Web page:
SEMA News - August 2010

BEST PRACTICES

By Steve Cambell

Finding, Evaluating and Using Field Representatives

  SEMA News-August 2010-Best Practices 
 

In a marketplace crowded with competitors, expert experience can make a difference. Manufacturers’ reps pride themselves on selling for multiple companies across multiple product lines in large geographic areas.  

   
Unlike other types of salespeople, manufacturers’ representatives work for multiple companies across multiple product lines in a large geographic area, either as individuals or as part of an agency. 

A rep is an independent businessperson, an extension of the manufacturers’ sales force, and he or she can also be a highly valuable jack of all trades who not only closes deals but also teaches in-house manufacturer, warehouse distributor or retailer/jobber salespeople how to best present the manufacturer’s marketing plan to create sales.

A recently completed DVD produced by SEMA’s Manufacturers’ Rep Council (MRC), titled “Understanding the Sales Rep,” points out that companies of all sizes and across all manufacturing genres have used rep firms for years to market and sell their products. The video points out that manufacturers’ reps (also called field reps) tend to be more effective and cost-efficient. Because they are paid on commission, their cost of sales is directly related to their sales success.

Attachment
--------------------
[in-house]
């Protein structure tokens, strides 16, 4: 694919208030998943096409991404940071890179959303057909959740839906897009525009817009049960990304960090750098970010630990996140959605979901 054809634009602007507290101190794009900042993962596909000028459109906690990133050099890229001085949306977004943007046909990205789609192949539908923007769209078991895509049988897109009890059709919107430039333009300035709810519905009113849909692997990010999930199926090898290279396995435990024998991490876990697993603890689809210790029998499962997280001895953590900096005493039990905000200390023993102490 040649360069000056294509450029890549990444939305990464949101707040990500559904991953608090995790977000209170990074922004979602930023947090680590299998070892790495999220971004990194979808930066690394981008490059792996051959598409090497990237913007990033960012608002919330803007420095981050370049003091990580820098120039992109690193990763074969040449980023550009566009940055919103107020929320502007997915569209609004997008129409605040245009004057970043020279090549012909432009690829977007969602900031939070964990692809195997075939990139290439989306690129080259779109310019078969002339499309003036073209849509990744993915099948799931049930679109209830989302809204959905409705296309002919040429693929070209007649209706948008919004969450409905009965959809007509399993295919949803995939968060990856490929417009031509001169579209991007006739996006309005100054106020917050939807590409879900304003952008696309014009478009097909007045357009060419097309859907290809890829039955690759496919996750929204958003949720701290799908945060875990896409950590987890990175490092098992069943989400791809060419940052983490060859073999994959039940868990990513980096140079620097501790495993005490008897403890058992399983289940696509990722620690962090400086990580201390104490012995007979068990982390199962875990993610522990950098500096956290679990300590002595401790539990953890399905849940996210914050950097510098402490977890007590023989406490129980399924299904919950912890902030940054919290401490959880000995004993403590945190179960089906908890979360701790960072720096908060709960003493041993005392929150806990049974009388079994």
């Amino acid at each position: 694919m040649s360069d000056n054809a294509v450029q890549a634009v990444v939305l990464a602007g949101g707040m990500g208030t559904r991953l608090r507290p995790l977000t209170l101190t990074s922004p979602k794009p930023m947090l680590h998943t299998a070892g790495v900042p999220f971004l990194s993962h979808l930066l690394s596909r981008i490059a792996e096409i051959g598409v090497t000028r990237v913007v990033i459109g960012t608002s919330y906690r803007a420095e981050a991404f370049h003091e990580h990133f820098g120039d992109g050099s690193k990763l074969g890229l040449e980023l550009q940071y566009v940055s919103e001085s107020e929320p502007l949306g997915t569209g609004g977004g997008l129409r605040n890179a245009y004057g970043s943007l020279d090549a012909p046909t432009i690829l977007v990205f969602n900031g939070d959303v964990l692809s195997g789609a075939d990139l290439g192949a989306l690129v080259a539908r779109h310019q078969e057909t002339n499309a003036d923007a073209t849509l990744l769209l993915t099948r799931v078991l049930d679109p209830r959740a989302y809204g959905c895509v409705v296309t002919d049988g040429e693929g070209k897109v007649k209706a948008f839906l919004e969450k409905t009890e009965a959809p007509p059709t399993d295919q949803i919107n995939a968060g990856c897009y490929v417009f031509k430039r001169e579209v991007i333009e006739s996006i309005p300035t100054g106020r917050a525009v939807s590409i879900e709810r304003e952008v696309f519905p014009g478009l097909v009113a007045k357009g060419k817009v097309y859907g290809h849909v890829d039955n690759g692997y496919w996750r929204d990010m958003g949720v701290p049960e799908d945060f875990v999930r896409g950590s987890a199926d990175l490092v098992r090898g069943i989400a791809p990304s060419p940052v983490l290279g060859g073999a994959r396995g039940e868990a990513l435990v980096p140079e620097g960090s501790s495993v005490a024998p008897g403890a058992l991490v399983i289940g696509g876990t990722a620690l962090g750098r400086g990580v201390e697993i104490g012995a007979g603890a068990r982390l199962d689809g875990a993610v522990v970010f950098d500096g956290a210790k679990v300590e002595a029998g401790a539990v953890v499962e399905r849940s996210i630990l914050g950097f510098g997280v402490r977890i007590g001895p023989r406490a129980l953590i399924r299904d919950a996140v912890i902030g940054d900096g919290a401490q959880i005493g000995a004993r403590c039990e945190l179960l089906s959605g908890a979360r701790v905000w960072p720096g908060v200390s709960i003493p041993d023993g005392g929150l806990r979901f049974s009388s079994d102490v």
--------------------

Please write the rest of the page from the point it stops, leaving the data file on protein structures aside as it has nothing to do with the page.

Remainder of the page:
“With an independent rep, a company saves money by not having to pay for health insurance, a car, office or travel expenses, retirement or taxes,” said Chris Perry, president of Bill Perry and Associates. “And we provide additional services, such as reviewing customer inventory, updating pricing, revising part numbers and training the customers’ salespeople.”